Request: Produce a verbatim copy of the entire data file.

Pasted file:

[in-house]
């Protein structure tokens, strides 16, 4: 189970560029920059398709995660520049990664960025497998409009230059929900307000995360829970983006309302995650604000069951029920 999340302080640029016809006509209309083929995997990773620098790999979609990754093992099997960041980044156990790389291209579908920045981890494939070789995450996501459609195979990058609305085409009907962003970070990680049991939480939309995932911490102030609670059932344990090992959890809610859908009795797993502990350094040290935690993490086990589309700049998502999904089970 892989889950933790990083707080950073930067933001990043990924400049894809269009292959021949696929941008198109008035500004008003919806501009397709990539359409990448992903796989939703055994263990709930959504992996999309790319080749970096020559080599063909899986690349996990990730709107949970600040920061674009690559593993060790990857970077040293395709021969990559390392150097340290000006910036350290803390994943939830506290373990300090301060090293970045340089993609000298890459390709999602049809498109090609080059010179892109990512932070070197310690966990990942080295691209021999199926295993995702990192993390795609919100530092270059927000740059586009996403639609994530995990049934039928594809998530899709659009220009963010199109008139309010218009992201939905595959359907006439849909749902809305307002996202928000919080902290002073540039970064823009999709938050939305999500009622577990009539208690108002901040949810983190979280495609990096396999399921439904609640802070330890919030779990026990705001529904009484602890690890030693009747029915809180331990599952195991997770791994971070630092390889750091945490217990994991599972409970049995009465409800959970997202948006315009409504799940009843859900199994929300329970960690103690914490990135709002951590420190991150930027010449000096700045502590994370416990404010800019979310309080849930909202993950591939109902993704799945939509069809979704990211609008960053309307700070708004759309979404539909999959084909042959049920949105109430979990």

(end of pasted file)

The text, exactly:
[in-house]
């Protein structure tokens, strides 16, 4: 189970560029920059398709995660520049990664960025497998409009230059929900307000995360829970983006309302995650604000069951029920 999340302080640029016809006509209309083929995997990773620098790999979609990754093992099997960041980044156990790389291209579908920045981890494939070789995450996501459609195979990058609305085409009907962003970070990680049991939480939309995932911490102030609670059932344990090992959890809610859908009795797993502990350094040290935690993490086990589309700049998502999904089970 892989889950933790990083707080950073930067933001990043990924400049894809269009292959021949696929941008198109008035500004008003919806501009397709990539359409990448992903796989939703055994263990709930959504992996999309790319080749970096020559080599063909899986690349996990990730709107949970600040920061674009690559593993060790990857970077040293395709021969990559390392150097340290000006910036350290803390994943939830506290373990300090301060090293970045340089993609000298890459390709999602049809498109090609080059010179892109990512932070070197310690966990990942080295691209021999199926295993995702990192993390795609919100530092270059927000740059586009996403639609994530995990049934039928594809998530899709659009220009963010199109008139309010218009992201939905595959359907006439849909749902809305307002996202928000919080902290002073540039970064823009999709938050939305999500009622577990009539208690108002901040949810983190979280495609990096396999399921439904609640802070330890919030779990026990705001529904009484602890690890030693009747029915809180331990599952195991997770791994971070630092390889750091945490217990994991599972409970049995009465409800959970997202948006315009409504799940009843859900199994929300329970960690103690914490990135709002951590420190991150930027010449000096700045502590994370416990404010800019979310309080849930909202993950591939109902993704799945939509069809979704990211609008960053309307700070708004759309979404539909999959084909042959049920949105109430979990």